The X-ray of diffraction of pyrolytic products from precursors 1:1 (1) and 1:5 (2) Chitosan•(PdCl2)n and from 1:1 PS-co-4-PVP•(PdCl2)n (4) shows the main typical PdO peaks, at 33.55°, 41.92° and 54.71° assigned to a reflection planes 101, 110 and 112 planes. Can be indexed as indicating the presence of tetragonal PdO with lattice parameters comparable to that of the JCPDS card (00-043-1024) [9,10]. On the other hand, for the precursors (3), (5) and (6) in addition to the peaks corresponding to PdO the peaks at 40.14°, 46.69° and 68.13° can be assigned to a 111, 200 and 220 of palladium syn. JCPDS card (00-046-1043). Four patterns corresponding to the pyrolytic products are shown in figure 2.

 

Figure 2. XRD pattern for the pyrolytic products from Chitosan•(PdCl2)y (a) 1:1, (b) 1:5 and
(c) 1:10; and PSP-co-4-PVP•(PdCl2)y (d) 1:1, (e) 1:5 and (f) 1:10.

 

This may be due to that relationship 1:5 and 1:10 (metal/polymer) in (3), (5) and (6), there is a greater consumption of oxygen in the combustion. In turn, this produces more CO in the intermediate stage of combustion, which acts as a reducing agent, producing as a result the formation of Pd ° [27-28].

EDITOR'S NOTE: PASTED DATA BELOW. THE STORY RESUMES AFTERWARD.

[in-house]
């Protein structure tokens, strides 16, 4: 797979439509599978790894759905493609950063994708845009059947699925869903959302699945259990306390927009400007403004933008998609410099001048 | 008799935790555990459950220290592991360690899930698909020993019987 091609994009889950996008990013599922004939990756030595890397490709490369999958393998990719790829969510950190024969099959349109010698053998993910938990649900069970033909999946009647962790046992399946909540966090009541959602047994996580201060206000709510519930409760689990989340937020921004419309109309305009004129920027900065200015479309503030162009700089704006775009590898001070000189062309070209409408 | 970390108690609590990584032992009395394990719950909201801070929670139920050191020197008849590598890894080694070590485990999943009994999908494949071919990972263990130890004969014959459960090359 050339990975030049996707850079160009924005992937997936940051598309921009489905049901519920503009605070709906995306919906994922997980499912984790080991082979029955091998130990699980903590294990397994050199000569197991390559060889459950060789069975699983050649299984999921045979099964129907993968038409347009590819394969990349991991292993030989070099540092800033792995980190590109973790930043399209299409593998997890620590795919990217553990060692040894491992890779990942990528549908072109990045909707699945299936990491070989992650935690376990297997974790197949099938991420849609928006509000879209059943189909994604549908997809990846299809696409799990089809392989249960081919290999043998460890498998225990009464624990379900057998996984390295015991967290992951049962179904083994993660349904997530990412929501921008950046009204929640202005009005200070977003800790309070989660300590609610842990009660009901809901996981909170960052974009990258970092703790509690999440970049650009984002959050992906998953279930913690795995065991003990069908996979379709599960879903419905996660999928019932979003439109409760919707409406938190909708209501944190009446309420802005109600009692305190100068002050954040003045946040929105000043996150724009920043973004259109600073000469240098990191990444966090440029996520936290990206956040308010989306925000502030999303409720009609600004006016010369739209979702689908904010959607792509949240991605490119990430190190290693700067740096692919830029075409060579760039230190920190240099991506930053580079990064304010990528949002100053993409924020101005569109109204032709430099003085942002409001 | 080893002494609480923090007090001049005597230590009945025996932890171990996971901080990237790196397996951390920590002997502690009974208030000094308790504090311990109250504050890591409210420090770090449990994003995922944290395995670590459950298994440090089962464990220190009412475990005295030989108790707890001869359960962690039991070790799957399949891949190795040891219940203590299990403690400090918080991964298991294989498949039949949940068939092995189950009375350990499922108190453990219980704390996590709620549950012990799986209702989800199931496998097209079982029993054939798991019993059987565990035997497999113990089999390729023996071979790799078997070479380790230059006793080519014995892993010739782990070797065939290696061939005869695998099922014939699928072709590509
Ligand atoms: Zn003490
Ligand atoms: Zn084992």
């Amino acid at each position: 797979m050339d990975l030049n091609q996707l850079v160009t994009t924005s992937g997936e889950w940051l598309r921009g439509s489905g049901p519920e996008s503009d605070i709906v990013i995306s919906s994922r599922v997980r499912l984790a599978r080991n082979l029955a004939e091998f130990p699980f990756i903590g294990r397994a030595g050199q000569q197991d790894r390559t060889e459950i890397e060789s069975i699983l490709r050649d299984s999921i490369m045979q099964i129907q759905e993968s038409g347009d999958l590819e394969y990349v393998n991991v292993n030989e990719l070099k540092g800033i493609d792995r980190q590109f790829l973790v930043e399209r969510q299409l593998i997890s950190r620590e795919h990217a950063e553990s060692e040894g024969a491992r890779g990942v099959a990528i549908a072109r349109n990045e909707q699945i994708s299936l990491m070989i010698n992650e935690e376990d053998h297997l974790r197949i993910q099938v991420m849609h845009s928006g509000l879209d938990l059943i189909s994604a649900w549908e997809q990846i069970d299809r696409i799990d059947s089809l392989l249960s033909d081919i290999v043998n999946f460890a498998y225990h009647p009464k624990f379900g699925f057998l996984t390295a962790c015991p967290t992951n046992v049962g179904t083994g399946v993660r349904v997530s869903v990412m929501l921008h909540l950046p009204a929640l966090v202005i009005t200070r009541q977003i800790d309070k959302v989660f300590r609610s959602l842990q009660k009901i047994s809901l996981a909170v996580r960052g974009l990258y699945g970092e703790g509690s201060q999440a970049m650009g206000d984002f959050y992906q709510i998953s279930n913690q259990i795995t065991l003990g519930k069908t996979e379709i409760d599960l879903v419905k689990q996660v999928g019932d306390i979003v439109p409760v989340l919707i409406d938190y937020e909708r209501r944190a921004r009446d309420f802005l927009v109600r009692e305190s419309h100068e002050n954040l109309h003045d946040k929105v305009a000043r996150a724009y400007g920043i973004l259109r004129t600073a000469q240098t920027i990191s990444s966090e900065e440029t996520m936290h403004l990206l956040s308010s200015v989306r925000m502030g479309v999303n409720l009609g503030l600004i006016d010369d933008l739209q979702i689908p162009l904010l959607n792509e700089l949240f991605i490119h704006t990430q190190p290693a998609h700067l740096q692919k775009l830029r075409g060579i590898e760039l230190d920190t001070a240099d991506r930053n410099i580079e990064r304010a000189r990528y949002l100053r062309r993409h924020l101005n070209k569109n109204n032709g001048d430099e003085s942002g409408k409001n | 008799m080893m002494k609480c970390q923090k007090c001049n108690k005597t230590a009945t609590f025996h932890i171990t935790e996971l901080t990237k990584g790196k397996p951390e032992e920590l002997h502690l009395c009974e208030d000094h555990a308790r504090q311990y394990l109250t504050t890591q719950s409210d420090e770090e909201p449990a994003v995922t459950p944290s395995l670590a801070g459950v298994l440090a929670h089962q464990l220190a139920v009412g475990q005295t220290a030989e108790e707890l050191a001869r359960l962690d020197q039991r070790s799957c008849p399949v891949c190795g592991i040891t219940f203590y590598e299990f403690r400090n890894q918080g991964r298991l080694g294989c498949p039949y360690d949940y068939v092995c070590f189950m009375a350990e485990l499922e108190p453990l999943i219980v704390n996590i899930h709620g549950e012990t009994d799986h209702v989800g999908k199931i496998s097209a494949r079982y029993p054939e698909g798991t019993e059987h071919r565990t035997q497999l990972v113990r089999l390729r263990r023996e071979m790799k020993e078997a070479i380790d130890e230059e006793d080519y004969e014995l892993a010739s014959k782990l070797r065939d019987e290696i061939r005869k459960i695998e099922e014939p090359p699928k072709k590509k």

The morphology of pyrolytic products was analyzed by SEM images. In general, a mainly porous morphology for all the (1)-(6) nanostructures PdO and PdO/Pd as is shown in figure 3, was found. On the other hand, the TEM images exhibit irregular shape and varied size nanostructures of Pd/PdO and PdO, with also somewhat agglomerates in some zones (Figure 4 a, b,d-f), as is normally found in solid-state methods. On the contrary, a different situation was observed for the pyrolytic product from the precursor Chitosan•(PdCl2y) 1:10 where core shell nanoparticles nanoparticles Pd/PdO as small as 4 nm were observed (Figure 4 c).

 

Figure 3. SEM image for the pyrolytic products from Chitosan•(PtCl2)y (a) 1:1, (b) 1:5 and
(c) 1:10 and
PSP-co-4-PVP•(PtCl2)y (d) 1:1 (e) 1:5 and (f) 1:10.

 

Figure 4: TEM image for the pyrolytic products from Chitosan•(PdCl2)y 1:1, (b) 1:5
and (c) 1:10 and PSP-co-4-PVP•(PtCl2)y (d) 1:1 (e) 1:5 and (f) 1:10.